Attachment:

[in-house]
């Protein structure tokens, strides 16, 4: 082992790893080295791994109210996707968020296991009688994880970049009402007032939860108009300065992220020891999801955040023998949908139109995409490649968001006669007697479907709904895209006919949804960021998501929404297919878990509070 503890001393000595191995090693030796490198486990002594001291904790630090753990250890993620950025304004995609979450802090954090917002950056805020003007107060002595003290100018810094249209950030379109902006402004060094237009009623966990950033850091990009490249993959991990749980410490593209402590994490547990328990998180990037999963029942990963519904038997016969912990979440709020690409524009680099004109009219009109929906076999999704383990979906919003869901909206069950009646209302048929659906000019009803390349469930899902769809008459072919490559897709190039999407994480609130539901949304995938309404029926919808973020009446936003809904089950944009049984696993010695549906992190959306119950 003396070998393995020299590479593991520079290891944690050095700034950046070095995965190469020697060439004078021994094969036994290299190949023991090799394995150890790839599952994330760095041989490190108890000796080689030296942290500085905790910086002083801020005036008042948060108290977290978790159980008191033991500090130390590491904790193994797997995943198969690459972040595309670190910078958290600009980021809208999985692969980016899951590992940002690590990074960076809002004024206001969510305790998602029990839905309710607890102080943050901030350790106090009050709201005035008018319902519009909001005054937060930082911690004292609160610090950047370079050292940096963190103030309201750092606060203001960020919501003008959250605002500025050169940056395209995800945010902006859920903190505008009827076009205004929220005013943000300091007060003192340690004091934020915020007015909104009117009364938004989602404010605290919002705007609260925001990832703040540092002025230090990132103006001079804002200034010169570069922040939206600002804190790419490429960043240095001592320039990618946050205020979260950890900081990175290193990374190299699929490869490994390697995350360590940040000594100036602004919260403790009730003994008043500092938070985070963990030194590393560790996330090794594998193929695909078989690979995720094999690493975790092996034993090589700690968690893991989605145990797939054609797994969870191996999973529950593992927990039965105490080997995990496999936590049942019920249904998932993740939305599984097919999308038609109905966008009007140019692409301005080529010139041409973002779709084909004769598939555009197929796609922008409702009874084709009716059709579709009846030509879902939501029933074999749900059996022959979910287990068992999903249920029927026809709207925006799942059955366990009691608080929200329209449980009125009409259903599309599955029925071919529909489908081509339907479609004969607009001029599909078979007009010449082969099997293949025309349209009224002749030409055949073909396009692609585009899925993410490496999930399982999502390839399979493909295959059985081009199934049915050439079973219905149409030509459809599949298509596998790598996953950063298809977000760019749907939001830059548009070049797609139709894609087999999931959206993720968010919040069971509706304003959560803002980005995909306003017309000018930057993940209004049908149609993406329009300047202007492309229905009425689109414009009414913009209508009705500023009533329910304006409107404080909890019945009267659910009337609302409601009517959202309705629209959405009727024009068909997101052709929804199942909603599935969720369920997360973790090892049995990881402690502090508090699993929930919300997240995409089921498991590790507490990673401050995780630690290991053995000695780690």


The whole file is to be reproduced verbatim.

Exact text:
[in-house]
């Protein structure tokens, strides 16, 4: 082992790893080295791994109210996707968020296991009688994880970049009402007032939860108009300065992220020891999801955040023998949908139109995409490649968001006669007697479907709904895209006919949804960021998501929404297919878990509070 503890001393000595191995090693030796490198486990002594001291904790630090753990250890993620950025304004995609979450802090954090917002950056805020003007107060002595003290100018810094249209950030379109902006402004060094237009009623966990950033850091990009490249993959991990749980410490593209402590994490547990328990998180990037999963029942990963519904038997016969912990979440709020690409524009680099004109009219009109929906076999999704383990979906919003869901909206069950009646209302048929659906000019009803390349469930899902769809008459072919490559897709190039999407994480609130539901949304995938309404029926919808973020009446936003809904089950944009049984696993010695549906992190959306119950 003396070998393995020299590479593991520079290891944690050095700034950046070095995965190469020697060439004078021994094969036994290299190949023991090799394995150890790839599952994330760095041989490190108890000796080689030296942290500085905790910086002083801020005036008042948060108290977290978790159980008191033991500090130390590491904790193994797997995943198969690459972040595309670190910078958290600009980021809208999985692969980016899951590992940002690590990074960076809002004024206001969510305790998602029990839905309710607890102080943050901030350790106090009050709201005035008018319902519009909001005054937060930082911690004292609160610090950047370079050292940096963190103030309201750092606060203001960020919501003008959250605002500025050169940056395209995800945010902006859920903190505008009827076009205004929220005013943000300091007060003192340690004091934020915020007015909104009117009364938004989602404010605290919002705007609260925001990832703040540092002025230090990132103006001079804002200034010169570069922040939206600002804190790419490429960043240095001592320039990618946050205020979260950890900081990175290193990374190299699929490869490994390697995350360590940040000594100036602004919260403790009730003994008043500092938070985070963990030194590393560790996330090794594998193929695909078989690979995720094999690493975790092996034993090589700690968690893991989605145990797939054609797994969870191996999973529950593992927990039965105490080997995990496999936590049942019920249904998932993740939305599984097919999308038609109905966008009007140019692409301005080529010139041409973002779709084909004769598939555009197929796609922008409702009874084709009716059709579709009846030509879902939501029933074999749900059996022959979910287990068992999903249920029927026809709207925006799942059955366990009691608080929200329209449980009125009409259903599309599955029925071919529909489908081509339907479609004969607009001029599909078979007009010449082969099997293949025309349209009224002749030409055949073909396009692609585009899925993410490496999930399982999502390839399979493909295959059985081009199934049915050439079973219905149409030509459809599949298509596998790598996953950063298809977000760019749907939001830059548009070049797609139709894609087999999931959206993720968010919040069971509706304003959560803002980005995909306003017309000018930057993940209004049908149609993406329009300047202007492309229905009425689109414009009414913009209508009705500023009533329910304006409107404080909890019945009267659910009337609302409601009517959202309705629209959405009727024009068909997101052709929804199942909603599935969720369920997360973790090892049995990881402690502090508090699993929930919300997240995409089921498991590790507490990673401050995780630690290991053995000695780690």